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How far can you take requirements elicitation in a project? Clearly, no one knows the ultimate answer. It would be very costly (if even possible) to capture all requirements, assumptions, rules, relationships, and hidden connections associated with a solution being built, so how do we know when we are done?

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Many organisations hire external consultants with no experience of their business to shape strategies and propositions. In doing this, they are unconsciously ignoring internal resource with exactly the same skills but additional knowledge and experience of the business – namely their Business Analysts. BAs have a unique skillset, offering holistic insight, analysis and recommendations.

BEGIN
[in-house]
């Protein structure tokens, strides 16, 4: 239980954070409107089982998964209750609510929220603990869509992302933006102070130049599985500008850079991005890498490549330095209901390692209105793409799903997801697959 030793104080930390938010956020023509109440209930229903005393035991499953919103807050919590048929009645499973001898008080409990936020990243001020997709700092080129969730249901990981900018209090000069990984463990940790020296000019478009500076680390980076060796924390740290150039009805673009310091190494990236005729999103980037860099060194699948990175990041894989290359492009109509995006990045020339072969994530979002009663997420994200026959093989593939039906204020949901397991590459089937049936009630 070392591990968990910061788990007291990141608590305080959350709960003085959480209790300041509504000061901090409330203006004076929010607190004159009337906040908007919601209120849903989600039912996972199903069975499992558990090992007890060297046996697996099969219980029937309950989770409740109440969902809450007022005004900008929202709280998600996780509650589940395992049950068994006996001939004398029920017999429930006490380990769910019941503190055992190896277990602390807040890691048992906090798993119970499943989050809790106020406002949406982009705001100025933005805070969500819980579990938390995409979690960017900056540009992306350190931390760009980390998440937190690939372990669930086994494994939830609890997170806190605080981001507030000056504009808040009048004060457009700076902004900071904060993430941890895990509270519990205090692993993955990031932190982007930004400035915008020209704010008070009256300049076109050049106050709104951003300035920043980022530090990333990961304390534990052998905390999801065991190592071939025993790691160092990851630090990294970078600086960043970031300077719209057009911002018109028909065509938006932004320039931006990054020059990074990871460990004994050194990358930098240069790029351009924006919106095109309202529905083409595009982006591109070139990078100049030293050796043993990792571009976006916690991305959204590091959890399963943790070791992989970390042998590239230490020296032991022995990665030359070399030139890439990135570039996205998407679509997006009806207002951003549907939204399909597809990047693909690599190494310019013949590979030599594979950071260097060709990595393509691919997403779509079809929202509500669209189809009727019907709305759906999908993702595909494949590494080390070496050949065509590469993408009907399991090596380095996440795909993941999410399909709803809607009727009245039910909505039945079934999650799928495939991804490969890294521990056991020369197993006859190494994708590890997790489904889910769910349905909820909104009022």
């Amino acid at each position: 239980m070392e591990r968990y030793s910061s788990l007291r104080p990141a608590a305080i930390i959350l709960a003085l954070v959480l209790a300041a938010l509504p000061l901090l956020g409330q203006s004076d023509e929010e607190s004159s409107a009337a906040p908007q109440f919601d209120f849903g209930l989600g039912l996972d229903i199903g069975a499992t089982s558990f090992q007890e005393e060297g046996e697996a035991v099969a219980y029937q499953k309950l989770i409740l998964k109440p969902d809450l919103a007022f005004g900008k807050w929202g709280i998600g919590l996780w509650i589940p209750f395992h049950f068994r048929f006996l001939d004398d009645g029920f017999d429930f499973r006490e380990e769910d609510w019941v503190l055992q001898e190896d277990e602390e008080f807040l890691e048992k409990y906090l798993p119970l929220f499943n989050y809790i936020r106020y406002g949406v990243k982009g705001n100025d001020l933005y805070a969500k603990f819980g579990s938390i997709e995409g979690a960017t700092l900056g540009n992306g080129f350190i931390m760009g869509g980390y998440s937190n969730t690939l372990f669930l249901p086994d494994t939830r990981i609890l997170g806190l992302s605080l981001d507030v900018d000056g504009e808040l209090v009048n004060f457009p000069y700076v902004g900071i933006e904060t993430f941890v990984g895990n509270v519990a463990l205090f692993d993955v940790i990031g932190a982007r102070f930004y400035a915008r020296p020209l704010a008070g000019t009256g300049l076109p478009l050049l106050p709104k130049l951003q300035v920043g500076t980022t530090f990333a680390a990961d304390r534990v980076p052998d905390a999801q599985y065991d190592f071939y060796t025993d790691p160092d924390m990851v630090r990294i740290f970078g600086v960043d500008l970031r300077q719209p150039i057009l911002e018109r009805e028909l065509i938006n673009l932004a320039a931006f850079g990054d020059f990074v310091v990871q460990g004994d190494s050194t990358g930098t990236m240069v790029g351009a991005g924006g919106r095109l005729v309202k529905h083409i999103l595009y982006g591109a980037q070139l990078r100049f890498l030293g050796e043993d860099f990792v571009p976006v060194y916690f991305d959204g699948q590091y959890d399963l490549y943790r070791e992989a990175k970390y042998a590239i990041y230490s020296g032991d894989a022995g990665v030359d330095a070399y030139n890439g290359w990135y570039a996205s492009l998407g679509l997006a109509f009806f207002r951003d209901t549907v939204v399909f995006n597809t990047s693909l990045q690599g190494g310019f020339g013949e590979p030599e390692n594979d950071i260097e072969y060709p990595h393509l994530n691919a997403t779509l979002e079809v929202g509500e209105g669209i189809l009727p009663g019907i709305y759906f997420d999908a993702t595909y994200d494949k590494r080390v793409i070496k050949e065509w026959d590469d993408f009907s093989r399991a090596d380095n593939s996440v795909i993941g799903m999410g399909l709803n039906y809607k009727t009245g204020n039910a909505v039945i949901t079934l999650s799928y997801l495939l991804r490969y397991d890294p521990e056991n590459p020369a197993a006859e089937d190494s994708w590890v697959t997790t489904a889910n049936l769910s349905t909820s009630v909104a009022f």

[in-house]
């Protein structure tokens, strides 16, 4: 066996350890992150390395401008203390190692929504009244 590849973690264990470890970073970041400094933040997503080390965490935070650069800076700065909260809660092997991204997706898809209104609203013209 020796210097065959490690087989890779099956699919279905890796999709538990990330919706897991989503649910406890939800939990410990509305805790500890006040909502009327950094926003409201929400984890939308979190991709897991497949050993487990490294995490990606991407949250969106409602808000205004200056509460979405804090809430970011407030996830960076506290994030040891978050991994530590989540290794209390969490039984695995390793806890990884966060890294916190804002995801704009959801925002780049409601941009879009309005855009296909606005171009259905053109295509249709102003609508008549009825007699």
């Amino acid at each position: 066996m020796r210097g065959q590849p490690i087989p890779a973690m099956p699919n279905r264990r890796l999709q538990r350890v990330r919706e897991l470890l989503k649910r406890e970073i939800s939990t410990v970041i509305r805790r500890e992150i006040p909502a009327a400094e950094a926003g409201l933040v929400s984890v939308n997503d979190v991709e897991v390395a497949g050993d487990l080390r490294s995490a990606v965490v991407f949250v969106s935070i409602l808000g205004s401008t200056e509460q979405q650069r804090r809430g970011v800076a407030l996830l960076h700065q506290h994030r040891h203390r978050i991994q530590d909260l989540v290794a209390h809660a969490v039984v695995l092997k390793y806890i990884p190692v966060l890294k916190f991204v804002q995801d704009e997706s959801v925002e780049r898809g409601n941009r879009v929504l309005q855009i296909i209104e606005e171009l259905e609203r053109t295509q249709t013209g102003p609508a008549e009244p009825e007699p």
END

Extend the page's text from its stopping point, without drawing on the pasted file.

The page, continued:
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In many organizations, Centers of Excellence, PMOs (Program/Project Management Office) and PQA (Process & Quality Assurance) teams use a variety of manual techniques to vet documentation that are time consuming and manual; leaving room for unintentional mistakes, missed steps and delays in catching errors with regards to governance and best practices. In the spirit of delivering the project on time and under budget, many times these quality review processes are rushed and reduced to cursory checks. Like ensuring documents exist with the right naming convention, rather than reviewing the internal contents of documents and ensuring the contents are of high quality.

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I believe the Problem Pyramid™ provides the appropriate structure for guiding effective business analysis, both for initiating and carrying out projects, whether for what BABOK® v2 calls projects or for topics that truly fit within Enterprise Analysis.